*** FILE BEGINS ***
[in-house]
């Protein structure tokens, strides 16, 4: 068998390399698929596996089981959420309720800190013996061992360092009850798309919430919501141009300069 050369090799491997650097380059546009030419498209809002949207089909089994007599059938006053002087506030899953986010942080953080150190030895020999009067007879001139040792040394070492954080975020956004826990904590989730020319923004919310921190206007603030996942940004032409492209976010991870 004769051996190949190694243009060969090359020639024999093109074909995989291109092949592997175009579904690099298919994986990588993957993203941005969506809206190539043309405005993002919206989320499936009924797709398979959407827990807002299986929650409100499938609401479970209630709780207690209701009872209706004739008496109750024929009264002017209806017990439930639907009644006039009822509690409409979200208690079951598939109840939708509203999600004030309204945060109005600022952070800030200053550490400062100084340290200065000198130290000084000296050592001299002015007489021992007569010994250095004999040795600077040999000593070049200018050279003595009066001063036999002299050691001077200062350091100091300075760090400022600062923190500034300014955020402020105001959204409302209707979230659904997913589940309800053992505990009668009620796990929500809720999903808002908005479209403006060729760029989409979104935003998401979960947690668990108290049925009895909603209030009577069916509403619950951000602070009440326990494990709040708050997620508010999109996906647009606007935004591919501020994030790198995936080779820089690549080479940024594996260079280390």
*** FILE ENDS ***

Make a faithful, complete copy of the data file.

[in-house]
């Protein structure tokens, strides 16, 4: 068998390399698929596996089981959420309720800190013996061992360092009850798309919430919501141009300069 050369090799491997650097380059546009030419498209809002949207089909089994007599059938006053002087506030899953986010942080953080150190030895020999009067007879001139040792040394070492954080975020956004826990904590989730020319923004919310921190206007603030996942940004032409492209976010991870 004769051996190949190694243009060969090359020639024999093109074909995989291109092949592997175009579904690099298919994986990588993957993203941005969506809206190539043309405005993002919206989320499936009924797709398979959407827990807002299986929650409100499938609401479970209630709780207690209701009872209706004739008496109750024929009264002017209806017990439930639907009644006039009822509690409409979200208690079951598939109840939708509203999600004030309204945060109005600022952070800030200053550490400062100084340290200065000198130290000084000296050592001299002015007489021992007569010994250095004999040795600077040999000593070049200018050279003595009066001063036999002299050691001077200062350091100091300075760090400022600062923190500034300014955020402020105001959204409302209707979230659904997913589940309800053992505990009668009620796990929500809720999903808002908005479209403006060729760029989409979104935003998401979960947690668990108290049925009895909603209030009577069916509403619950951000602070009440326990494990709040708050997620508010999109996906647009606007935004591919501020994030790198995936080779820089690549080479940024594996260079280390």